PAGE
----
I would recommend getting a 2nd or 3rd opinion. Irregular menstrual cycles is often a sign that something in your system may need to be tuned up (thyroid, androgen/estrogen balance, etc.) and sometimes it is as simple as taking a pill for 5 days each month and sometimes it is more complicated. With regard to your fibroid tumors, some are more likely to be associated with infertility or miscarriages and some are not. It is important to know how close they are to the uterine cavity, how big and how many there are. It is usually possible to remove fibroids without doing a hysterectomy but that is a big operation and it is important to discuss the pros and cons of this will someone that you trust. At the age of 33, you don't have to rush into making a permanent decision like having a hysterectomy. Don't stop looking until you find a health care provider that will spend time with you and help you make the best decision. Good luck.View Thread
Yvette, I hope that this happens quickly for you. I would recommend you start taking a folic acid supplement and keep a calendar of your menstrual cycles, days you have intercourse and maybe even use an ovulation predictor kit to help you assess your fertile window and to confirm that your cycles have returned to normal. If you don't conceive in the first 4-6 months, that data might be very helpful to a health care provider that you see. You may want to see someone for preconception counseling either now or if not pregnant in the 1st 4-6 months of trying. If may take a little longer at the age of 39 and your window of opportunity won't be as wide as it was when you two had your first seven children. There have also been a lot of advances in assisted reproduction in the last 18 years and just knowing about them may help you make decisions. We want you to have success. Good luck.View Thread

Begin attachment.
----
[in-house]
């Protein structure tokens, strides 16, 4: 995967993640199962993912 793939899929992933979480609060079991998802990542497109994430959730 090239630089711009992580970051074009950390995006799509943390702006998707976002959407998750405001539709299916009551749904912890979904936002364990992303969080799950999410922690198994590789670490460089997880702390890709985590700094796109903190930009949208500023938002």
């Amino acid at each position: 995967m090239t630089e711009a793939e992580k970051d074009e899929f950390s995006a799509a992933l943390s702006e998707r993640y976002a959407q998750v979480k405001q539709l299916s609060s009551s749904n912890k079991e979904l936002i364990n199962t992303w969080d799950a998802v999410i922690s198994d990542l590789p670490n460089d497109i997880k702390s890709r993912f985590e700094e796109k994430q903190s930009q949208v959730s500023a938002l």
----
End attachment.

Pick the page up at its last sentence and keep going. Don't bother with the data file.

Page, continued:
You are in a difficult place. We can certainly try to reassure you that exercise isn't going to be responsible for either your negative pregnancy test or a miscarriage but if you are going to worry nevertheless, that is a problem. We all have brains and we have to live with them. A healthy lifestyle is more likely to reduce the chances of having a problem in pregnancy. Regular aerobic exercise can also increase endorphin levels, which can also just make you feel better. I would begin training for a marathon if you have not been exercising at all but a moderated exercise program or maintaining one that you have already been doing is absolutely fine and encouraged. If a low impact exercise program would make you worry less then there are actually a lot of options including cycling, fast walking and swimming. You might also consider yoga. Focusing on nutrition can also be important for some patients with PCOS, Good luck... Dr. WalmerView Thread
Dear An_..,, You are correct that concerns have been raised about a possible link between vitamin B12 deficiency and both infertility and miscarriage. However, there has not been a great deal of research in this area. Vitamin B12 deficiency leads to a type of anemia called megaloblastic anemia, which is potentially problematic in a pregnant women and could lead to problems with her developing babies growth and also to a vitamin deficiency in the unborn child. This is an issue that you should address with both your gynecologist and probably an internal medicine physician to correct the condition before you attempt to conceive again. If you have access to a medical library, here is a review article that you might want to look up.
Effects of folate and vitamin B12 deficiencies during pregnancy on fetal, infant, and child development. [Review> Molloy AM. Kirke PN. Brody LC. Scott JM. Mills JL. Food & Nutrition Bulletin. 29(2 Suppl):S101-11; discussion S112-5, 2008 Jun. The FDA has also prepared a nutritional guide for women who are pregnant or planning to conceive that you may also want to look at as well. http://www.fda.gov/food/resourcesforyou/healtheducators/ucm081785.htm Good luck. Dr. WalmerView Thread
There are nine different isomers (related forms) of inositol. Only one of them, mo-inositol, has shown any efficacy improving ovulation in women with polycystic ovarian syndrome. Because dietary products are not regulated the same way that drugs are regulated by the FDA, taking something that is labeled inositol, may or may not contain the active ingredient. I would recommend consulting with your doctor about this and other options before taking it.View Thread